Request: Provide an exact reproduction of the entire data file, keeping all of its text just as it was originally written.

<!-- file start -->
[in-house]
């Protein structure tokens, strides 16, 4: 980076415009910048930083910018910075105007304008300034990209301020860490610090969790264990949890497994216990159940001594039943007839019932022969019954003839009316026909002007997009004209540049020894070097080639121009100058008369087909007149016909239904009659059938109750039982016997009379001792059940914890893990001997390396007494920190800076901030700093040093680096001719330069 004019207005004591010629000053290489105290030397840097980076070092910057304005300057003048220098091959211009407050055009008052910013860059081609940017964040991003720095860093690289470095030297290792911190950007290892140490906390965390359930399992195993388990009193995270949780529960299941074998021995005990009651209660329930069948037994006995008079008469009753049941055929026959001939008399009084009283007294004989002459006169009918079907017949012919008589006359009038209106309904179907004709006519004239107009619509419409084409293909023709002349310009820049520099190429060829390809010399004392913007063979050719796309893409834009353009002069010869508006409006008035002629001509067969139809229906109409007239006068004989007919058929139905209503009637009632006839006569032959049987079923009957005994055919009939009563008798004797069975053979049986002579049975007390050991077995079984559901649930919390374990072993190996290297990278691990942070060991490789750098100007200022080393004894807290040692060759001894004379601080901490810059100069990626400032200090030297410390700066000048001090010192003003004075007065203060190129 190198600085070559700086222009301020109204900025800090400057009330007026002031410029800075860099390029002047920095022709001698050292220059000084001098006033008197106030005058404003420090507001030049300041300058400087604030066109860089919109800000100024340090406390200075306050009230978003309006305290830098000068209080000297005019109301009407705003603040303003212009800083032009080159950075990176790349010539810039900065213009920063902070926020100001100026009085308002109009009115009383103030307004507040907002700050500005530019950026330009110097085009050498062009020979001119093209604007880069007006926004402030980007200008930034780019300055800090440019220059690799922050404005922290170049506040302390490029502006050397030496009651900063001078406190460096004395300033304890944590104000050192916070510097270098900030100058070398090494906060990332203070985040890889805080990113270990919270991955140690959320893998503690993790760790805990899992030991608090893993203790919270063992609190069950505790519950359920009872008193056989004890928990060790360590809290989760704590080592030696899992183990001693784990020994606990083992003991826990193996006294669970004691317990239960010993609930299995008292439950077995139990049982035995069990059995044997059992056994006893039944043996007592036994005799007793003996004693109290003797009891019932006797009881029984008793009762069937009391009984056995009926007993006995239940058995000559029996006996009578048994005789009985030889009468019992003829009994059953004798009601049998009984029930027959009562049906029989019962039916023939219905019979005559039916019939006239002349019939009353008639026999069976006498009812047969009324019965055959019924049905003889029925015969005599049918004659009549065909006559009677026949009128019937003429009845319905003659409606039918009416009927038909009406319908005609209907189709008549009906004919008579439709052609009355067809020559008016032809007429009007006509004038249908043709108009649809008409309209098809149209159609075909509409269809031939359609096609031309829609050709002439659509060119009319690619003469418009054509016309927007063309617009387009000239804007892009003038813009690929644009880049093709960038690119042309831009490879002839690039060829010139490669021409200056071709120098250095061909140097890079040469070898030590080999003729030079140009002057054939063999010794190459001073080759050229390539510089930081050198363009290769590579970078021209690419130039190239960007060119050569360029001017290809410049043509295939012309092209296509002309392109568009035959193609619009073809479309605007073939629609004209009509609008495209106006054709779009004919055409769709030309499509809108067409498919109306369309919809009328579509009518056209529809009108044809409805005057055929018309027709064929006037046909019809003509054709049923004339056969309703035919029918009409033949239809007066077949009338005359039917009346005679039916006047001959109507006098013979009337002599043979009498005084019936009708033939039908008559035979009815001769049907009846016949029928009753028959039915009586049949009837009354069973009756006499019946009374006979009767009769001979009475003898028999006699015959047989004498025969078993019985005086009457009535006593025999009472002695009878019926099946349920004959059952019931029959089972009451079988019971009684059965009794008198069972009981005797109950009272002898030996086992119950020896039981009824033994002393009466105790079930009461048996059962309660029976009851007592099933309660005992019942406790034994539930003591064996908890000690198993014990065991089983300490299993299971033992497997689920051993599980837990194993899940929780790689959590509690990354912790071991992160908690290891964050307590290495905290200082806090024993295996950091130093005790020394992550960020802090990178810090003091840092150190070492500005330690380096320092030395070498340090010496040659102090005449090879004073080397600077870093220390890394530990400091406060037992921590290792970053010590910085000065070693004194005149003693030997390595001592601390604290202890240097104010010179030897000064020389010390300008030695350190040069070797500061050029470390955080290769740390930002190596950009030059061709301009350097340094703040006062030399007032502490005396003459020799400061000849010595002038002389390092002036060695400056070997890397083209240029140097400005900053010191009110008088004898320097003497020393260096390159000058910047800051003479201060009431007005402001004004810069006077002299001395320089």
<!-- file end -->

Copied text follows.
[in-house]
């Protein structure tokens, strides 16, 4: 980076415009910048930083910018910075105007304008300034990209301020860490610090969790264990949890497994216990159940001594039943007839019932022969019954003839009316026909002007997009004209540049020894070097080639121009100058008369087909007149016909239904009659059938109750039982016997009379001792059940914890893990001997390396007494920190800076901030700093040093680096001719330069 004019207005004591010629000053290489105290030397840097980076070092910057304005300057003048220098091959211009407050055009008052910013860059081609940017964040991003720095860093690289470095030297290792911190950007290892140490906390965390359930399992195993388990009193995270949780529960299941074998021995005990009651209660329930069948037994006995008079008469009753049941055929026959001939008399009084009283007294004989002459006169009918079907017949012919008589006359009038209106309904179907004709006519004239107009619509419409084409293909023709002349310009820049520099190429060829390809010399004392913007063979050719796309893409834009353009002069010869508006409006008035002629001509067969139809229906109409007239006068004989007919058929139905209503009637009632006839006569032959049987079923009957005994055919009939009563008798004797069975053979049986002579049975007390050991077995079984559901649930919390374990072993190996290297990278691990942070060991490789750098100007200022080393004894807290040692060759001894004379601080901490810059100069990626400032200090030297410390700066000048001090010192003003004075007065203060190129 190198600085070559700086222009301020109204900025800090400057009330007026002031410029800075860099390029002047920095022709001698050292220059000084001098006033008197106030005058404003420090507001030049300041300058400087604030066109860089919109800000100024340090406390200075306050009230978003309006305290830098000068209080000297005019109301009407705003603040303003212009800083032009080159950075990176790349010539810039900065213009920063902070926020100001100026009085308002109009009115009383103030307004507040907002700050500005530019950026330009110097085009050498062009020979001119093209604007880069007006926004402030980007200008930034780019300055800090440019220059690799922050404005922290170049506040302390490029502006050397030496009651900063001078406190460096004395300033304890944590104000050192916070510097270098900030100058070398090494906060990332203070985040890889805080990113270990919270991955140690959320893998503690993790760790805990899992030991608090893993203790919270063992609190069950505790519950359920009872008193056989004890928990060790360590809290989760704590080592030696899992183990001693784990020994606990083992003991826990193996006294669970004691317990239960010993609930299995008292439950077995139990049982035995069990059995044997059992056994006893039944043996007592036994005799007793003996004693109290003797009891019932006797009881029984008793009762069937009391009984056995009926007993006995239940058995000559029996006996009578048994005789009985030889009468019992003829009994059953004798009601049998009984029930027959009562049906029989019962039916023939219905019979005559039916019939006239002349019939009353008639026999069976006498009812047969009324019965055959019924049905003889029925015969005599049918004659009549065909006559009677026949009128019937003429009845319905003659409606039918009416009927038909009406319908005609209907189709008549009906004919008579439709052609009355067809020559008016032809007429009007006509004038249908043709108009649809008409309209098809149209159609075909509409269809031939359609096609031309829609050709002439659509060119009319690619003469418009054509016309927007063309617009387009000239804007892009003038813009690929644009880049093709960038690119042309831009490879002839690039060829010139490669021409200056071709120098250095061909140097890079040469070898030590080999003729030079140009002057054939063999010794190459001073080759050229390539510089930081050198363009290769590579970078021209690419130039190239960007060119050569360029001017290809410049043509295939012309092209296509002309392109568009035959193609619009073809479309605007073939629609004209009509609008495209106006054709779009004919055409769709030309499509809108067409498919109306369309919809009328579509009518056209529809009108044809409805005057055929018309027709064929006037046909019809003509054709049923004339056969309703035919029918009409033949239809007066077949009338005359039917009346005679039916006047001959109507006098013979009337002599043979009498005084019936009708033939039908008559035979009815001769049907009846016949029928009753028959039915009586049949009837009354069973009756006499019946009374006979009767009769001979009475003898028999006699015959047989004498025969078993019985005086009457009535006593025999009472002695009878019926099946349920004959059952019931029959089972009451079988019971009684059965009794008198069972009981005797109950009272002898030996086992119950020896039981009824033994002393009466105790079930009461048996059962309660029976009851007592099933309660005992019942406790034994539930003591064996908890000690198993014990065991089983300490299993299971033992497997689920051993599980837990194993899940929780790689959590509690990354912790071991992160908690290891964050307590290495905290200082806090024993295996950091130093005790020394992550960020802090990178810090003091840092150190070492500005330690380096320092030395070498340090010496040659102090005449090879004073080397600077870093220390890394530990400091406060037992921590290792970053010590910085000065070693004194005149003693030997390595001592601390604290202890240097104010010179030897000064020389010390300008030695350190040069070797500061050029470390955080290769740390930002190596950009030059061709301009350097340094703040006062030399007032502490005396003459020799400061000849010595002038002389390092002036060695400056070997890397083209240029140097400005900053010191009110008088004898320097003497020393260096390159000058910047800051003479201060009431007005402001004004810069006077002299001395320089």